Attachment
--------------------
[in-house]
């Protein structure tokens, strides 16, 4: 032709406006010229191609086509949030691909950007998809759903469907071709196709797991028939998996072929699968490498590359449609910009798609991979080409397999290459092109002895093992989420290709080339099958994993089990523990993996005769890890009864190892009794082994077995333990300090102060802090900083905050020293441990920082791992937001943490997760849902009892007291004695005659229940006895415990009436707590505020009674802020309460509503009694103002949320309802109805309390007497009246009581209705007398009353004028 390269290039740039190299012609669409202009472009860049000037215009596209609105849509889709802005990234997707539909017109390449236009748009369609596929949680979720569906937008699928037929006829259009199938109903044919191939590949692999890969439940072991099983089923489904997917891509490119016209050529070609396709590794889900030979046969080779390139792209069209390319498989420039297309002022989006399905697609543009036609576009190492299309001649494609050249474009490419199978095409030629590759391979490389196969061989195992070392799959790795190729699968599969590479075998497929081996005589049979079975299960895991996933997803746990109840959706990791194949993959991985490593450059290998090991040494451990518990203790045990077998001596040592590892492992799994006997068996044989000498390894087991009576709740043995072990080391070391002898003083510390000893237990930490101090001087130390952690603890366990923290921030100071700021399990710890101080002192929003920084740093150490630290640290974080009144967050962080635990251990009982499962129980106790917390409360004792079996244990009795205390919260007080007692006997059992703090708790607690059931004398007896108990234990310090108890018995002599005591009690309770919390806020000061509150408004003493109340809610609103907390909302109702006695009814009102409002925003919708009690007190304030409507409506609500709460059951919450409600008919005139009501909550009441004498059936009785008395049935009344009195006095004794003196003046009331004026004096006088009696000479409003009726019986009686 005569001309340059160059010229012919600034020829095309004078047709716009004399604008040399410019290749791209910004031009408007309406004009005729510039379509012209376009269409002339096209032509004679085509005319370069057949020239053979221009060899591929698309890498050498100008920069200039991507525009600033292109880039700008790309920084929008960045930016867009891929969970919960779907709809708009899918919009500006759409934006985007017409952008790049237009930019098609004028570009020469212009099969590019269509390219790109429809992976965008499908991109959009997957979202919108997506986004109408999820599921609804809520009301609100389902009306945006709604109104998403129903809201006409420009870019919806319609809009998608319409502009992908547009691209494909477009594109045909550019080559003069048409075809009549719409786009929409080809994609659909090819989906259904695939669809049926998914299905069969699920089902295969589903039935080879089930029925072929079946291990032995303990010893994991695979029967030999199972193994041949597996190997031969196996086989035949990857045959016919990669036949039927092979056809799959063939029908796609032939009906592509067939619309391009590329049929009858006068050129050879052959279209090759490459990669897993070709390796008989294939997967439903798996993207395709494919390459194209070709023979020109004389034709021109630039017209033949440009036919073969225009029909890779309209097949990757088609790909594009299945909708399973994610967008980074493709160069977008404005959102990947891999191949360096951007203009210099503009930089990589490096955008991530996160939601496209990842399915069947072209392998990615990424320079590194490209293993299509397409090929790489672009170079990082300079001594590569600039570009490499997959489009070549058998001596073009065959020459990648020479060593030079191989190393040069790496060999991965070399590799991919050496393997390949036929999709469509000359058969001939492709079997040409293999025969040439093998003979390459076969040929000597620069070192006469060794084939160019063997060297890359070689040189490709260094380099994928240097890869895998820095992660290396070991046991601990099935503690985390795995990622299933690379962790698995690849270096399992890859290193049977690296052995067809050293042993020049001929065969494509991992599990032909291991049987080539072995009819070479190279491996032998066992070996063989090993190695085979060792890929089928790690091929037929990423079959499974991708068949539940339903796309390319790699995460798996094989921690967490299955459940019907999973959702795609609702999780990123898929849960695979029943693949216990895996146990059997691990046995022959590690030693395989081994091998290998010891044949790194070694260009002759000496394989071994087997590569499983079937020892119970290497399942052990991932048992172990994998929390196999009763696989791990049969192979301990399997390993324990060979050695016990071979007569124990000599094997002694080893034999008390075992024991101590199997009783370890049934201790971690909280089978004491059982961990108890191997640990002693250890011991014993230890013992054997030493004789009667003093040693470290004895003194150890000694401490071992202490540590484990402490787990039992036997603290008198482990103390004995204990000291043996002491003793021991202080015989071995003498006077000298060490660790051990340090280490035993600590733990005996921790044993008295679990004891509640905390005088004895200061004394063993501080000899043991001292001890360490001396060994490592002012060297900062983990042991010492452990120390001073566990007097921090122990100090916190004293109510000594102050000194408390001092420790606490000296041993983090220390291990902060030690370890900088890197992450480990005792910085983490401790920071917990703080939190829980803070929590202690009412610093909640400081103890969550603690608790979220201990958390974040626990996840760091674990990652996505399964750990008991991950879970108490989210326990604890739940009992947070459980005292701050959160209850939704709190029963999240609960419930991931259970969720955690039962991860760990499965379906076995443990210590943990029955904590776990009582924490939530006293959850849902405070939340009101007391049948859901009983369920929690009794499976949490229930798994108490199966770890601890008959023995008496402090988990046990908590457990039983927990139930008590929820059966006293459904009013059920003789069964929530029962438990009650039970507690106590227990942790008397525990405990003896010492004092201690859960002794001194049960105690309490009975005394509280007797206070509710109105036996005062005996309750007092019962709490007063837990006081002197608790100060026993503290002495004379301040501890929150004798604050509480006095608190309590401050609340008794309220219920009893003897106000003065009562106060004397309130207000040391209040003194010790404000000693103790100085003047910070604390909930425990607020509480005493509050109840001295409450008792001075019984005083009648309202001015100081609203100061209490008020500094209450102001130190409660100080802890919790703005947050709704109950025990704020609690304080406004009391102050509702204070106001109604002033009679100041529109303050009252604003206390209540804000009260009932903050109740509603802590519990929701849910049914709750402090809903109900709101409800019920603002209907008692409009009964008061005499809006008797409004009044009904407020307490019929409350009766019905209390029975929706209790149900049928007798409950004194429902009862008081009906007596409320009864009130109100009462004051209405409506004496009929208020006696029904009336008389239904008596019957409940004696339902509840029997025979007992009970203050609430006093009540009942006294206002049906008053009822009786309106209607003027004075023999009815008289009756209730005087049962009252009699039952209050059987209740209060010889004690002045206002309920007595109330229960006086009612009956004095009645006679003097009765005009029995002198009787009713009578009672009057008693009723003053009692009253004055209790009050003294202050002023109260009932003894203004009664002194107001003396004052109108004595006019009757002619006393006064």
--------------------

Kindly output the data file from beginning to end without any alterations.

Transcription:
[in-house]
């Protein structure tokens, strides 16, 4: 032709406006010229191609086509949030691909950007998809759903469907071709196709797991028939998996072929699968490498590359449609910009798609991979080409397999290459092109002895093992989420290709080339099958994993089990523990993996005769890890009864190892009794082994077995333990300090102060802090900083905050020293441990920082791992937001943490997760849902009892007291004695005659229940006895415990009436707590505020009674802020309460509503009694103002949320309802109805309390007497009246009581209705007398009353004028 390269290039740039190299012609669409202009472009860049000037215009596209609105849509889709802005990234997707539909017109390449236009748009369609596929949680979720569906937008699928037929006829259009199938109903044919191939590949692999890969439940072991099983089923489904997917891509490119016209050529070609396709590794889900030979046969080779390139792209069209390319498989420039297309002022989006399905697609543009036609576009190492299309001649494609050249474009490419199978095409030629590759391979490389196969061989195992070392799959790795190729699968599969590479075998497929081996005589049979079975299960895991996933997803746990109840959706990791194949993959991985490593450059290998090991040494451990518990203790045990077998001596040592590892492992799994006997068996044989000498390894087991009576709740043995072990080391070391002898003083510390000893237990930490101090001087130390952690603890366990923290921030100071700021399990710890101080002192929003920084740093150490630290640290974080009144967050962080635990251990009982499962129980106790917390409360004792079996244990009795205390919260007080007692006997059992703090708790607690059931004398007896108990234990310090108890018995002599005591009690309770919390806020000061509150408004003493109340809610609103907390909302109702006695009814009102409002925003919708009690007190304030409507409506609500709460059951919450409600008919005139009501909550009441004498059936009785008395049935009344009195006095004794003196003046009331004026004096006088009696000479409003009726019986009686 005569001309340059160059010229012919600034020829095309004078047709716009004399604008040399410019290749791209910004031009408007309406004009005729510039379509012209376009269409002339096209032509004679085509005319370069057949020239053979221009060899591929698309890498050498100008920069200039991507525009600033292109880039700008790309920084929008960045930016867009891929969970919960779907709809708009899918919009500006759409934006985007017409952008790049237009930019098609004028570009020469212009099969590019269509390219790109429809992976965008499908991109959009997957979202919108997506986004109408999820599921609804809520009301609100389902009306945006709604109104998403129903809201006409420009870019919806319609809009998608319409502009992908547009691209494909477009594109045909550019080559003069048409075809009549719409786009929409080809994609659909090819989906259904695939669809049926998914299905069969699920089902295969589903039935080879089930029925072929079946291990032995303990010893994991695979029967030999199972193994041949597996190997031969196996086989035949990857045959016919990669036949039927092979056809799959063939029908796609032939009906592509067939619309391009590329049929009858006068050129050879052959279209090759490459990669897993070709390796008989294939997967439903798996993207395709494919390459194209070709023979020109004389034709021109630039017209033949440009036919073969225009029909890779309209097949990757088609790909594009299945909708399973994610967008980074493709160069977008404005959102990947891999191949360096951007203009210099503009930089990589490096955008991530996160939601496209990842399915069947072209392998990615990424320079590194490209293993299509397409090929790489672009170079990082300079001594590569600039570009490499997959489009070549058998001596073009065959020459990648020479060593030079191989190393040069790496060999991965070399590799991919050496393997390949036929999709469509000359058969001939492709079997040409293999025969040439093998003979390459076969040929000597620069070192006469060794084939160019063997060297890359070689040189490709260094380099994928240097890869895998820095992660290396070991046991601990099935503690985390795995990622299933690379962790698995690849270096399992890859290193049977690296052995067809050293042993020049001929065969494509991992599990032909291991049987080539072995009819070479190279491996032998066992070996063989090993190695085979060792890929089928790690091929037929990423079959499974991708068949539940339903796309390319790699995460798996094989921690967490299955459940019907999973959702795609609702999780990123898929849960695979029943693949216990895996146990059997691990046995022959590690030693395989081994091998290998010891044949790194070694260009002759000496394989071994087997590569499983079937020892119970290497399942052990991932048992172990994998929390196999009763696989791990049969192979301990399997390993324990060979050695016990071979007569124990000599094997002694080893034999008390075992024991101590199997009783370890049934201790971690909280089978004491059982961990108890191997640990002693250890011991014993230890013992054997030493004789009667003093040693470290004895003194150890000694401490071992202490540590484990402490787990039992036997603290008198482990103390004995204990000291043996002491003793021991202080015989071995003498006077000298060490660790051990340090280490035993600590733990005996921790044993008295679990004891509640905390005088004895200061004394063993501080000899043991001292001890360490001396060994490592002012060297900062983990042991010492452990120390001073566990007097921090122990100090916190004293109510000594102050000194408390001092420790606490000296041993983090220390291990902060030690370890900088890197992450480990005792910085983490401790920071917990703080939190829980803070929590202690009412610093909640400081103890969550603690608790979220201990958390974040626990996840760091674990990652996505399964750990008991991950879970108490989210326990604890739940009992947070459980005292701050959160209850939704709190029963999240609960419930991931259970969720955690039962991860760990499965379906076995443990210590943990029955904590776990009582924490939530006293959850849902405070939340009101007391049948859901009983369920929690009794499976949490229930798994108490199966770890601890008959023995008496402090988990046990908590457990039983927990139930008590929820059966006293459904009013059920003789069964929530029962438990009650039970507690106590227990942790008397525990405990003896010492004092201690859960002794001194049960105690309490009975005394509280007797206070509710109105036996005062005996309750007092019962709490007063837990006081002197608790100060026993503290002495004379301040501890929150004798604050509480006095608190309590401050609340008794309220219920009893003897106000003065009562106060004397309130207000040391209040003194010790404000000693103790100085003047910070604390909930425990607020509480005493509050109840001295409450008792001075019984005083009648309202001015100081609203100061209490008020500094209450102001130190409660100080802890919790703005947050709704109950025990704020609690304080406004009391102050509702204070106001109604002033009679100041529109303050009252604003206390209540804000009260009932903050109740509603802590519990929701849910049914709750402090809903109900709101409800019920603002209907008692409009009964008061005499809006008797409004009044009904407020307490019929409350009766019905209390029975929706209790149900049928007798409950004194429902009862008081009906007596409320009864009130109100009462004051209405409506004496009929208020006696029904009336008389239904008596019957409940004696339902509840029997025979007992009970203050609430006093009540009942006294206002049906008053009822009786309106209607003027004075023999009815008289009756209730005087049962009252009699039952209050059987209740209060010889004690002045206002309920007595109330229960006086009612009956004095009645006679003097009765005009029995002198009787009713009578009672009057008693009723003053009692009253004055209790009050003294202050002023109260009932003894203004009664002194107001003396004052109108004595006019009757002619006393006064």